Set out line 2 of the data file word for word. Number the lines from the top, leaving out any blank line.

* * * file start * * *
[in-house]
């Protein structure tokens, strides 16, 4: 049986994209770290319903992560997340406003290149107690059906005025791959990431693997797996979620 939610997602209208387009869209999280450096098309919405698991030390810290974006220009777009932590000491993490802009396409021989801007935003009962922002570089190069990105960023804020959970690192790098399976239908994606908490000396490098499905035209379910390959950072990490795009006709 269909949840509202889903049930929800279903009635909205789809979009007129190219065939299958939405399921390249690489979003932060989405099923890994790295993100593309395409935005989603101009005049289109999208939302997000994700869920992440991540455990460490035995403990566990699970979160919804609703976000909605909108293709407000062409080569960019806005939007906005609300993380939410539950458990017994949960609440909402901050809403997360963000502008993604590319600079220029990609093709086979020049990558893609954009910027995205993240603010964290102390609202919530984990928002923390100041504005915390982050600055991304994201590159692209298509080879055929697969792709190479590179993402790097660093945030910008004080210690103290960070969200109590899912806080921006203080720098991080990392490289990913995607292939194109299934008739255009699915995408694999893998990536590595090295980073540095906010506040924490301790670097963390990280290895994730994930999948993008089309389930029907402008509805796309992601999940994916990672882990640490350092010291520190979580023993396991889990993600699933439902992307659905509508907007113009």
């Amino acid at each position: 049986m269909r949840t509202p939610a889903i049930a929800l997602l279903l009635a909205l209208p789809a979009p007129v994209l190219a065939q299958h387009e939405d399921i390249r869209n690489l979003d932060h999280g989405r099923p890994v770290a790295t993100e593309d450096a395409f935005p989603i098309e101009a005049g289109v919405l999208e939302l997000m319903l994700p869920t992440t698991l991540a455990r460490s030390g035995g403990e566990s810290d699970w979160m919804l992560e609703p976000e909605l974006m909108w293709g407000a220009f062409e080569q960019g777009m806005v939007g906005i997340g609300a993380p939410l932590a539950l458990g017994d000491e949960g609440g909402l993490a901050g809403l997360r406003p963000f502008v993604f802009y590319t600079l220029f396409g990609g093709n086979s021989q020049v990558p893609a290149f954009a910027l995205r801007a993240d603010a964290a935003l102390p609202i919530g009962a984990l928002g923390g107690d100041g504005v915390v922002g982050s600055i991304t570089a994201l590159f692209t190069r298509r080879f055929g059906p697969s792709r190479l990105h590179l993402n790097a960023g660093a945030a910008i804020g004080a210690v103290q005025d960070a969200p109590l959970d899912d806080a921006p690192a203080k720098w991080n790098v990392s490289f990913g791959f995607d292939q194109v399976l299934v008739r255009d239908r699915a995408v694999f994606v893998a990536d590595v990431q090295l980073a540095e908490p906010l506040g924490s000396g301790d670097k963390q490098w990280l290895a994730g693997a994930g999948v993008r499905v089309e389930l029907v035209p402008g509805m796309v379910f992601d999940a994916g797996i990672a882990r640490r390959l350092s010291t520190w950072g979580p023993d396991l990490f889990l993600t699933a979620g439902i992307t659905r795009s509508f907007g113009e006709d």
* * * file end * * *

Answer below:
């Protein structure tokens, strides 16, 4: 049986994209770290319903992560997340406003290149107690059906005025791959990431693997797996979620 939610997602209208387009869209999280450096098309919405698991030390810290974006220009777009932590000491993490802009396409021989801007935003009962922002570089190069990105960023804020959970690192790098399976239908994606908490000396490098499905035209379910390959950072990490795009006709 269909949840509202889903049930929800279903009635909205789809979009007129190219065939299958939405399921390249690489979003932060989405099923890994790295993100593309395409935005989603101009005049289109999208939302997000994700869920992440991540455990460490035995403990566990699970979160919804609703976000909605909108293709407000062409080569960019806005939007906005609300993380939410539950458990017994949960609440909402901050809403997360963000502008993604590319600079220029990609093709086979020049990558893609954009910027995205993240603010964290102390609202919530984990928002923390100041504005915390982050600055991304994201590159692209298509080879055929697969792709190479590179993402790097660093945030910008004080210690103290960070969200109590899912806080921006203080720098991080990392490289990913995607292939194109299934008739255009699915995408694999893998990536590595090295980073540095906010506040924490301790670097963390990280290895994730994930999948993008089309389930029907402008509805796309992601999940994916990672882990640490350092010291520190979580023993396991889990993600699933439902992307659905509508907007113009």